Epigenetics refers to alterations in gene expression, independent of the underlying DNA sequence. In the field of epigenetics, accurate chromatin profiling is essential to understanding the factors that affect gene expression. Chromatin refers to the dynamic structures used to compact DNA into the nucleus. At the most basic level, chromatin is composed of nucleosomes, which is ~147 base pairs of DNA wrapped around a histone octamer. The tails of histones can be modified (i.e. post-translational modifications, or PTMs) to impact accessibility to DNA by transcription factors or other chromatin-interacting proteins. Some histone PTMs lead to chromatin compaction, and reduce transcriptional activity, while other histone PTMs “open” chromatin structures and allow increased gene expression. The study of these epigenetic modifications is critical to understanding cell-type specific gene expression patterns, both during development and in adult tissues. It’s also critical to understanding the origins and causes of many diseases, and as a result, epigenetic research is invaluable to the biomedical field.
That being the case, epigenetic research involves costly and time-consuming assays. The most common method used to map histone PTMs and transcription factor binding sites is chromatin immunoprecipitation combined with next-generation sequencing (ChIP-seq). Though there have been many advancements in ChIP-seq methodology, the majority of these innovations have been focused on the sequencing technology; the ChIP method remains largely the same as it was 30 years ago. Problems inherent to the ChIP protocol include the large number of cells required to perform the assays (>500,000 cells), the amount of time and labor that must be invested, and potentially high inaccuracy of the results. These assays are also expensive, requiring 20-40 million reads per sample, making it difficult to profile large numbers of cell types of patient samples in parallel. In addition, ChIP-grade antibodies are notoriously non-specific, which can lead to erroneous conclusions and incorrect assignment of biological functions.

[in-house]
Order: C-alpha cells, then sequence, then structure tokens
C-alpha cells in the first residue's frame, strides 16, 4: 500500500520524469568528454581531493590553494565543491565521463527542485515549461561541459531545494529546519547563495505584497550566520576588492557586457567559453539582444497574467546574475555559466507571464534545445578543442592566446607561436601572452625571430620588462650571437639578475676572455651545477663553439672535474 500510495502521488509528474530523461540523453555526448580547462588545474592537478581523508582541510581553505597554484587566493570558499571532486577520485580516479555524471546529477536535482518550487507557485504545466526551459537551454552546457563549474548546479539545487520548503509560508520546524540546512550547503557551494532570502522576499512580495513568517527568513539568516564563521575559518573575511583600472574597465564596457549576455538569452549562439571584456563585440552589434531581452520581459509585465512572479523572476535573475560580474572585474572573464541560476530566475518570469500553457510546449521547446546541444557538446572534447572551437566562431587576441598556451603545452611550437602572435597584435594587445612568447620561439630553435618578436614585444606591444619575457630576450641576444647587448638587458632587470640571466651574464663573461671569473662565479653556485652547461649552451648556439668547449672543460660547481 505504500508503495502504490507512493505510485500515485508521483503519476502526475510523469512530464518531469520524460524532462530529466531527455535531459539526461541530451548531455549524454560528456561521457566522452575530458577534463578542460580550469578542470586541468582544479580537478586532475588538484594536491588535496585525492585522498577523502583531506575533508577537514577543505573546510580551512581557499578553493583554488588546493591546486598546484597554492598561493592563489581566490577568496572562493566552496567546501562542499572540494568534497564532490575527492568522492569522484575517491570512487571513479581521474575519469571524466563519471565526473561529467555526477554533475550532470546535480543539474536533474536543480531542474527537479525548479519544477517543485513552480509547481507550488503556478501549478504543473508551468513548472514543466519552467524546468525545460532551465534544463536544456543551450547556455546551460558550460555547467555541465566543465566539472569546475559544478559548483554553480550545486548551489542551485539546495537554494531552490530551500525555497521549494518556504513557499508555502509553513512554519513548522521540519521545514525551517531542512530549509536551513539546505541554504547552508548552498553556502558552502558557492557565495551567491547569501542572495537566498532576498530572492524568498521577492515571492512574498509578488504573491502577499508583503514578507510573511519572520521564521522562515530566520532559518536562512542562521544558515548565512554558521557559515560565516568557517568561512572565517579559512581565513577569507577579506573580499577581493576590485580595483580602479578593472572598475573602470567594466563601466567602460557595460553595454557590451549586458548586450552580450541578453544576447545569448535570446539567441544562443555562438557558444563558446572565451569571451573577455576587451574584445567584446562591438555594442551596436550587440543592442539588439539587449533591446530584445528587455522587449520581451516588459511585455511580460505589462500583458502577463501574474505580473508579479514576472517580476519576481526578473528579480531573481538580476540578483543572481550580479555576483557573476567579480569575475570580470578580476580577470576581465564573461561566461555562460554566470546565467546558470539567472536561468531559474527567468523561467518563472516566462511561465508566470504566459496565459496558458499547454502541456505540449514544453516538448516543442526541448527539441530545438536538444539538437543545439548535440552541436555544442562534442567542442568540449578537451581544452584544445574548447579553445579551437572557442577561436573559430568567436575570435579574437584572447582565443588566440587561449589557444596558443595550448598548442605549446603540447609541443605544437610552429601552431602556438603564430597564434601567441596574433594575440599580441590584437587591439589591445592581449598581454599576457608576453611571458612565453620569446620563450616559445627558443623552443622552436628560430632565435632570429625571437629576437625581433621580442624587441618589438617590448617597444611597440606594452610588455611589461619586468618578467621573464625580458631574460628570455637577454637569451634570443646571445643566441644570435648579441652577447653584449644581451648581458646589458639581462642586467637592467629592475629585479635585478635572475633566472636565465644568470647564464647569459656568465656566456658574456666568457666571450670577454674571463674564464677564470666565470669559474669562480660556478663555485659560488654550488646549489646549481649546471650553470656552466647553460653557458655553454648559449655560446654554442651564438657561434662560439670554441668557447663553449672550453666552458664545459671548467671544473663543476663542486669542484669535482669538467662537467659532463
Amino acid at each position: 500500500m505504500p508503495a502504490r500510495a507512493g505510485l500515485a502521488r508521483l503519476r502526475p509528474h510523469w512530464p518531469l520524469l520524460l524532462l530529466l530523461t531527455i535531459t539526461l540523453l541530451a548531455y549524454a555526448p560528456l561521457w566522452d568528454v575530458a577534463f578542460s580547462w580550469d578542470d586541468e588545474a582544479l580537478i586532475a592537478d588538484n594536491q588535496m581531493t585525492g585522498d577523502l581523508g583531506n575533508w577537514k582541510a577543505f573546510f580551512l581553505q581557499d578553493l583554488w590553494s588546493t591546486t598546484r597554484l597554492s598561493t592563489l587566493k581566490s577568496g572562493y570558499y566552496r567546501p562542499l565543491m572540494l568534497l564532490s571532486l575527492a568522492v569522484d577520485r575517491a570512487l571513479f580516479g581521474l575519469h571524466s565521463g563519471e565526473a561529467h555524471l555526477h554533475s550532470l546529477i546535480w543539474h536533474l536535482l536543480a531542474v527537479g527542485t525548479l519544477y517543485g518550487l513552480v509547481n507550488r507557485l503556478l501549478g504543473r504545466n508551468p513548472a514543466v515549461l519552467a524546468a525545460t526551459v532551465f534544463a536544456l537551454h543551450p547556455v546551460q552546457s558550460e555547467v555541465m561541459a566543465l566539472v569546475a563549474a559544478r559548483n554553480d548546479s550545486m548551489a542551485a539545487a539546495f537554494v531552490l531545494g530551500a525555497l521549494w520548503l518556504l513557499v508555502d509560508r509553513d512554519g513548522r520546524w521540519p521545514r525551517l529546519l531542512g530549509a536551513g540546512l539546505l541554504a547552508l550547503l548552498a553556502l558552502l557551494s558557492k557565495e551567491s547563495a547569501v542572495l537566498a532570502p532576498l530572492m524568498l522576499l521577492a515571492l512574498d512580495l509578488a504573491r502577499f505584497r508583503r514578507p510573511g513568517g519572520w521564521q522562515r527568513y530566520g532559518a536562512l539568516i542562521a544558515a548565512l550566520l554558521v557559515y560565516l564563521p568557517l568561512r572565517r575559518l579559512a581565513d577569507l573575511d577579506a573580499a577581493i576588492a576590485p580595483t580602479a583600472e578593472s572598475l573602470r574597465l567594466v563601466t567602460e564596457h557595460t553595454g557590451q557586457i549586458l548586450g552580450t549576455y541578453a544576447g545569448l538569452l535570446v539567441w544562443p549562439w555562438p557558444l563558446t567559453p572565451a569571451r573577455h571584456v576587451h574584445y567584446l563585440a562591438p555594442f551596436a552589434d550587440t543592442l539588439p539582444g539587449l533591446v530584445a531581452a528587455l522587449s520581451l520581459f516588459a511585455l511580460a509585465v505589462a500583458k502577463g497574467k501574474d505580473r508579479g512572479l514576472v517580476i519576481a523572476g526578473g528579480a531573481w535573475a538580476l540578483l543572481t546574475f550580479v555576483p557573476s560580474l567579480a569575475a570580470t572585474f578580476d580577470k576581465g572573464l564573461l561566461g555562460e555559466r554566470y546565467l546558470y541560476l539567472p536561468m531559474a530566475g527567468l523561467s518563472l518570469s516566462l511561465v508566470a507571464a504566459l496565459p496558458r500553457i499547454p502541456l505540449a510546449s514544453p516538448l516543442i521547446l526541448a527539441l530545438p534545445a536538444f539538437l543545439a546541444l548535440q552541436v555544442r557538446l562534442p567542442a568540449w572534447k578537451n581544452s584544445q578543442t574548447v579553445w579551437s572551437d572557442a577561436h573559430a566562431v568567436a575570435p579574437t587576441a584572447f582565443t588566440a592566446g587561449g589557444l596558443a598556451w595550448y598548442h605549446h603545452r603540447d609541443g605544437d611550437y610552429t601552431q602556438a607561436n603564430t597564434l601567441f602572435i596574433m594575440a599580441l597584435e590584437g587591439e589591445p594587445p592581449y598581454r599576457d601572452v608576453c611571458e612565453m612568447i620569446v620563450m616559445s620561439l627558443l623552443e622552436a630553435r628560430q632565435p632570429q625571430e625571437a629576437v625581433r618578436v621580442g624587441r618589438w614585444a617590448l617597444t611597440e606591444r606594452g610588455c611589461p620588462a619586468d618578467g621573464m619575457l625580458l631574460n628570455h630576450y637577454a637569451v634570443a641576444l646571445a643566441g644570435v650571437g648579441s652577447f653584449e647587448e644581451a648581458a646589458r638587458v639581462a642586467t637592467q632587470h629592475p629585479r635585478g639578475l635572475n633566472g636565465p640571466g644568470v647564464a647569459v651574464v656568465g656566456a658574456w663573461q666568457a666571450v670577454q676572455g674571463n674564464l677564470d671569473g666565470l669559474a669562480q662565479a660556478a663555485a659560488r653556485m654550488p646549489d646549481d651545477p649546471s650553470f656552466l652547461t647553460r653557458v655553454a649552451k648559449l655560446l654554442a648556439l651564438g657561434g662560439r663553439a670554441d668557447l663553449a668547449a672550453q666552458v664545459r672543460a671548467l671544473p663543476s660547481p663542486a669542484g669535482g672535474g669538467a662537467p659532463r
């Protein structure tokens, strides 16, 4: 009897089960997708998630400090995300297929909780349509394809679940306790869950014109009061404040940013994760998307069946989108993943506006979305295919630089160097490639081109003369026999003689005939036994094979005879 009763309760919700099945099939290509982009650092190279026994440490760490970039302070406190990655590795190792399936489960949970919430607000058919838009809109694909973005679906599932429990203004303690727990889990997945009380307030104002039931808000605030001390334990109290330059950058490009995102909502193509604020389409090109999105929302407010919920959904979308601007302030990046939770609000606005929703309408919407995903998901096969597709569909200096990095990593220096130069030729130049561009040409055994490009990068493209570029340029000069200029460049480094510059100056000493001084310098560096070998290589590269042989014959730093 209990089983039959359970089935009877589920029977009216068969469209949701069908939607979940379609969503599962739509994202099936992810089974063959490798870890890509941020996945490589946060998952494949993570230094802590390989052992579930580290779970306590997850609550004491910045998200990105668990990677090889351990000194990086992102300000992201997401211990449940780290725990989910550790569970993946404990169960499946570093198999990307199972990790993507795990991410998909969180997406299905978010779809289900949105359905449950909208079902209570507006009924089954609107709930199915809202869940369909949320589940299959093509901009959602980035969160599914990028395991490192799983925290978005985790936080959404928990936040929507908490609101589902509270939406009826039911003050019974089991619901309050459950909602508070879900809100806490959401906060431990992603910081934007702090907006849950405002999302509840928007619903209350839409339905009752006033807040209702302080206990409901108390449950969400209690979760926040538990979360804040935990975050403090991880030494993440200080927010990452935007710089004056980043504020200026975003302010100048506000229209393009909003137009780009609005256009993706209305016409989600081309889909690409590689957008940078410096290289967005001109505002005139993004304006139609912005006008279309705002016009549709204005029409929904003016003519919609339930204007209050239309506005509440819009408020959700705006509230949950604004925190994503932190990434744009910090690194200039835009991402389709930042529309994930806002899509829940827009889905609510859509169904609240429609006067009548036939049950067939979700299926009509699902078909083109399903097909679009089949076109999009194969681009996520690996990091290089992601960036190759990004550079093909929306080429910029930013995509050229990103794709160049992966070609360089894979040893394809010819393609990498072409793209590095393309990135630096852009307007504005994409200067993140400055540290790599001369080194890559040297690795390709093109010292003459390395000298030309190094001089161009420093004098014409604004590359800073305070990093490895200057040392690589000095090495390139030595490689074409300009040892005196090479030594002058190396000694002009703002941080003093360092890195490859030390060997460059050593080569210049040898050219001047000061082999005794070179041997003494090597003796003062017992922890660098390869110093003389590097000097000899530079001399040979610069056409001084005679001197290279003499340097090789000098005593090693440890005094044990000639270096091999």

A recently developed alternative approach to ChIP-seq assays is CUT&RUN, which stands for Cleavage Under Targets and Released Using Nuclease. This method immobilizes cells on a solid support, and uses a protein A-protein G fusion to tether a micrococcal nuclease to antibody-bound chromatin loci. This pAG-MNase is activated by the addition of calcium to cleave antibody-bound chromatin. The fragments diffuse out of cells, are collected, and subjected to next-generation sequencing. Compared to ChIP-seq, CUT&RUN has significantly reduced sequencing (3-5 million reads per samples) and cell input (<1,000 cells) requirements, and delivers data with dramatically improved resolution.
EpiCypher is a leader in the development of innovative chromatin profiling technologies. They have recently launched their line of reagents for CUTANA ChIC / CUT&RUN assays, starting with the most important tool for CUT&RUN assays, pAG-MNase. EpiCypher’s CUTANA CUT&RUN offers a high signal to noise ratio for greater accuracy in mapping histone PTMs and transcription factors, and while also taking significantly less time to complete the assays. It takes only one to two days to purify the DNA before it can be prepared for profiling, as opposed to several days for ChIP-seq or alternative methods.
EpiCypher is also using their CUTANA CUT&RUN technology to develop a CUT&RUN Kit that outperforms alternative assays, such as ChIP-seq. EpiCypher’s soon-to-be-launched CUT&RUN kit will help mitigate many of the issues with ChIP-seq, allowing for high-resolution chromatin profiling using less than 5 million reads per sample. EpiCypher also offers the antibodies necessary to perform CUT&RUN and ChIP-seq assays. Visit EpiCypher.com to see a full list of their products offerings for histone peptide arrays, ChIP-seq and CUTANA ChIC / CUT&RUN assays.